Florida, Michigan, and California attempt to shrink auto insurance rates

Motorists in Florida, Michigan, and California are hopeful that the attempts being made by their states will be successful in lowering the rates that they pay for their auto insurance coverage. Both Florida and Michigan have no-fault-based auto insurance systems, and these two states have been vigilantly examining their programs throughout their current legislative sessions. Florida has especially been in the spotlight, as it attempts to tackle a car insurance fraud problem that is spiraling out of control. California insurance, on the other hand, is examining its own system based…

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Mercury Insurance unveils new product for commercial auto coverage alongside new point of sale system for agents

Mercury Insurance chosen the 2012 Virtual Insurance Marketplace event as the venue for the introduction of their new commercial auto product that is set to be released across the country in the states in which the insurer is currently writing. This new product uses cutting edge technology to simplify the process for agents to qualify, rate, and issue new business, in addition to building on the insurance company’s capabilities for online service. The commercial auto product provides policyholders with standard ISO coverage at rates that are competitive within the marketplace.…

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Discount initiative for car insurance moves onward to November ballot

When voters in California head to the ballot in November, they will also face the issue of a discount initiative for auto insurance, called the 2012 Automobile Insurance Discount Act, which was over 99 percent funded by the chairman of Mercury Insurance. The initial sponsorship for the proposal was from the American Agents Alliance, a trade group. This initiative would allow motorists who change their insurers to obtain a discount if they have already had insurance on their vehicles. The proposal had received nearly 505,000 signatures (a random sample of…

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Mercury’s controversial Prop 17 finds its way back to the Californian ballot

Mercury Insurance’s controversial Proposition 17 has been resurrected and made its way to California’s November ballot. The proposition received funding from George Joseph, the billionaire chairman of the insurance company. The money was enough to bring the proposition back to life after it had been struck down by voters in 2010. Now, voters will have another opportunity to weigh in on the proposition, but there may be no guarantee that their efforts will put an end to the insurer’s plans for good. The proposition aims to make changes to Proposition…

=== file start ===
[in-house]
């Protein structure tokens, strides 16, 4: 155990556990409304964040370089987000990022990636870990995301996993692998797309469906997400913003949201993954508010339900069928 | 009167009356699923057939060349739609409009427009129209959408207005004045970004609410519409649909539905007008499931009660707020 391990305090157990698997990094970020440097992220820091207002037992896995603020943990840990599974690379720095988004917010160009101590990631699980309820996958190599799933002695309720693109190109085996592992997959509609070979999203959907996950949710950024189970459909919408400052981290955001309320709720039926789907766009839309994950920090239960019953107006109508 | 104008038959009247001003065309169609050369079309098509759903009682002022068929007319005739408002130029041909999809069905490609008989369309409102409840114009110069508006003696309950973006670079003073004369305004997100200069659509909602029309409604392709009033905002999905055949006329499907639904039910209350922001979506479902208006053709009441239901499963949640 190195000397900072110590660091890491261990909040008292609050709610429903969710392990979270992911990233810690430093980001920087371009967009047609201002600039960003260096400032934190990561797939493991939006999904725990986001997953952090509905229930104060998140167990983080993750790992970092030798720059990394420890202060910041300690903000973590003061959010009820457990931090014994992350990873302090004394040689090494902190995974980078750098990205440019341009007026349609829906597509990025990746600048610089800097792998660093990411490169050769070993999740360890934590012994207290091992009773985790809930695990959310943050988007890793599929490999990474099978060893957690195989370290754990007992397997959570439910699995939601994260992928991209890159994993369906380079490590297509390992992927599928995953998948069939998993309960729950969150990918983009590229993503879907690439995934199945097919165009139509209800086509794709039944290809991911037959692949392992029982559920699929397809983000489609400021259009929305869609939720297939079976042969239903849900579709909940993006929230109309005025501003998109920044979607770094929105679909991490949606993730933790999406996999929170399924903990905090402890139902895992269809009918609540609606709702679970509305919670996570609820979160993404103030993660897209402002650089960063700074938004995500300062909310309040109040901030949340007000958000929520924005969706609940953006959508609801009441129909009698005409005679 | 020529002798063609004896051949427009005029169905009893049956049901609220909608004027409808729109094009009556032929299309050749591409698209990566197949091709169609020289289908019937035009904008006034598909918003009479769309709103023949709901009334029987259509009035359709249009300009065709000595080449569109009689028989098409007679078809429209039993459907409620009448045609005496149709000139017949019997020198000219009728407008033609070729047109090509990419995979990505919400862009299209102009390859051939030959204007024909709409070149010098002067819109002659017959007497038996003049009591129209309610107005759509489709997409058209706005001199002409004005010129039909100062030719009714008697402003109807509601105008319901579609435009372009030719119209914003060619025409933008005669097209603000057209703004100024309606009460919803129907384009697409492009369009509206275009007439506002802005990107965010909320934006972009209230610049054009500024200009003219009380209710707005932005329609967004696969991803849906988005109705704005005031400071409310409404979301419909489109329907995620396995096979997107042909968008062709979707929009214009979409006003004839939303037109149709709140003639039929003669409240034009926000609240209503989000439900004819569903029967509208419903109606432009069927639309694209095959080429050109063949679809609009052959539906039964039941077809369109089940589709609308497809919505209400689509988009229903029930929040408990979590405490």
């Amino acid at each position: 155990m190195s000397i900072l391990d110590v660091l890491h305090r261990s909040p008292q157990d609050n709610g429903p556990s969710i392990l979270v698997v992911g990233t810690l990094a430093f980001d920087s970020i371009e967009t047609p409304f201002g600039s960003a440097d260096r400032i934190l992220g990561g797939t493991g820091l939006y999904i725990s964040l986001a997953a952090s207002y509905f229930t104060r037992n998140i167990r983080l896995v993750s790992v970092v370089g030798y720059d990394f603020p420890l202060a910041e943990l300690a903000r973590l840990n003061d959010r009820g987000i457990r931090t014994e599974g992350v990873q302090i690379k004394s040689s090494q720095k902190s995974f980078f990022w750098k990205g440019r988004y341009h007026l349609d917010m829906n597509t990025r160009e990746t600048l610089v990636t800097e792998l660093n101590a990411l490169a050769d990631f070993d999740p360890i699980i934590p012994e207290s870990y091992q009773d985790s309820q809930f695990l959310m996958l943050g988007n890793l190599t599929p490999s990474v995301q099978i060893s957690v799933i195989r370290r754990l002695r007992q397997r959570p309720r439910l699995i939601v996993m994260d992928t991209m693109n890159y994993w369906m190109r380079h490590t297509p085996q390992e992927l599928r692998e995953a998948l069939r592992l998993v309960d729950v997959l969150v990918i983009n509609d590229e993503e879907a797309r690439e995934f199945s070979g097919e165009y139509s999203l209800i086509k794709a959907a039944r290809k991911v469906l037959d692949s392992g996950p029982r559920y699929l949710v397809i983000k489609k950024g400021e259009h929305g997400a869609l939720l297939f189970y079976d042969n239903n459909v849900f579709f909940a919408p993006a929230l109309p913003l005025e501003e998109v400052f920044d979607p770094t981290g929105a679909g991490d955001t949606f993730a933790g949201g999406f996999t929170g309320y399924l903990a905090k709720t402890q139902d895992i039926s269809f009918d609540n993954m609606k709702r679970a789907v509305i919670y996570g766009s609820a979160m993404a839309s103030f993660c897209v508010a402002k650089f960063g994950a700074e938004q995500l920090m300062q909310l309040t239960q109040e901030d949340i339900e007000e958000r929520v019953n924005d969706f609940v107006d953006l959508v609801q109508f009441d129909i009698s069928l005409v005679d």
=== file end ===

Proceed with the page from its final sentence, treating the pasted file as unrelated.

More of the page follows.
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Mercury Insurance to raise rates in California, agitating consumer advocates

Mercury Insurance is looking to raise rates on homeowners and renters insurance policies in California. The company has plans to raise rates by an average of 8.8% for some 300,000 consumers in the state. If state regulators approve the proposal, the company will be generating an additional $19 million per year in profits. Consumer Watchdog, a non-profit organization concerned with fairness for insurance consumers, claims that the proposal is unreasonable because the insurer is already awash with profit. According to Consumer Watchdog, the company paid less than 50 cents on…

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Consumer Watchdog chastises California’s Mercury Insurance for supposed illegal practices

Mercury is looking to raise its auto insurance rates by $89 million in California, a move that consumer advocates are calling “illegal.” Consumer Watchdog, a group concerned with making the California insurance industry more consumer friendly, claims that the insurer is looking to pass a new law that would allow it to raise rates for good drivers that have, simply, not driven for a period of time for any reason. Mercury Chairman George Joseph claims that the legislation the company is backing would save policyholders money, but Consumer Watchdog calls such…

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California auto insurance law is being challenged by Mercury General Corp

Mercury General Corp., one of California’s largest auto insurance providers, has taken a bold new step in confronting one of California’s most controversial auto insurance laws. Proposition 103, as it is known, was first passed in 1989, much to the chagrin of many insurance companies offering automobile policies. The law brought many changes to the industry, among which were new regulations regarding rates and limiting the power of insurers to deny claims. For the past decade, Mercury General has been campaigning to change the law. As California’s Legislative session nears…

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